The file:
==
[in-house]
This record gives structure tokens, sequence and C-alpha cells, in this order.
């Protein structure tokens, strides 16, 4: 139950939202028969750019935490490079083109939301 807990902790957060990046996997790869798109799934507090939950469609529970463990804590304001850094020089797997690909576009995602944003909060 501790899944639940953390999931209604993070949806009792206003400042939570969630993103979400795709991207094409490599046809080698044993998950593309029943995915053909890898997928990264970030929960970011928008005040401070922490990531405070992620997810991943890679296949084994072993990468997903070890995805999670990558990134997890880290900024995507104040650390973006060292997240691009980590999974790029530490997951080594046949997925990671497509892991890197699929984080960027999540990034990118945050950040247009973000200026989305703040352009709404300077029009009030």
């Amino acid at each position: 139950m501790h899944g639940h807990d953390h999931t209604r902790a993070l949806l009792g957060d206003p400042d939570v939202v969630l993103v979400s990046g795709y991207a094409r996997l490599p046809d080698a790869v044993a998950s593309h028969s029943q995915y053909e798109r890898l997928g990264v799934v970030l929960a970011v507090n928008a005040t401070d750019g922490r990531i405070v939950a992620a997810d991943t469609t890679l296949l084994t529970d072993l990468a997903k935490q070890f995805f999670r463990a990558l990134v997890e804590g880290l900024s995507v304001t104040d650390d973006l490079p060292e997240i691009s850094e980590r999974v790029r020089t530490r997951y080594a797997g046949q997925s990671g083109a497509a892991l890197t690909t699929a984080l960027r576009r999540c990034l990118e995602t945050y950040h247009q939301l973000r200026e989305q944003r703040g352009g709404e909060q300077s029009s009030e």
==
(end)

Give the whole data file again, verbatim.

[in-house]
This record gives structure tokens, sequence and C-alpha cells, in this order.
């Protein structure tokens, strides 16, 4: 139950939202028969750019935490490079083109939301 807990902790957060990046996997790869798109799934507090939950469609529970463990804590304001850094020089797997690909576009995602944003909060 501790899944639940953390999931209604993070949806009792206003400042939570969630993103979400795709991207094409490599046809080698044993998950593309029943995915053909890898997928990264970030929960970011928008005040401070922490990531405070992620997810991943890679296949084994072993990468997903070890995805999670990558990134997890880290900024995507104040650390973006060292997240691009980590999974790029530490997951080594046949997925990671497509892991890197699929984080960027999540990034990118945050950040247009973000200026989305703040352009709404300077029009009030």
């Amino acid at each position: 139950m501790h899944g639940h807990d953390h999931t209604r902790a993070l949806l009792g957060d206003p400042d939570v939202v969630l993103v979400s990046g795709y991207a094409r996997l490599p046809d080698a790869v044993a998950s593309h028969s029943q995915y053909e798109r890898l997928g990264v799934v970030l929960a970011v507090n928008a005040t401070d750019g922490r990531i405070v939950a992620a997810d991943t469609t890679l296949l084994t529970d072993l990468a997903k935490q070890f995805f999670r463990a990558l990134v997890e804590g880290l900024s995507v304001t104040d650390d973006l490079p060292e997240i691009s850094e980590r999974v790029r020089t530490r997951y080594a797997g046949q997925s990671g083109a497509a892991l890197t690909t699929a984080l960027r576009r999540c990034l990118e995602t945050y950040h247009q939301l973000r200026e989305q944003r703040g352009g709404e909060q300077s029009s009030e």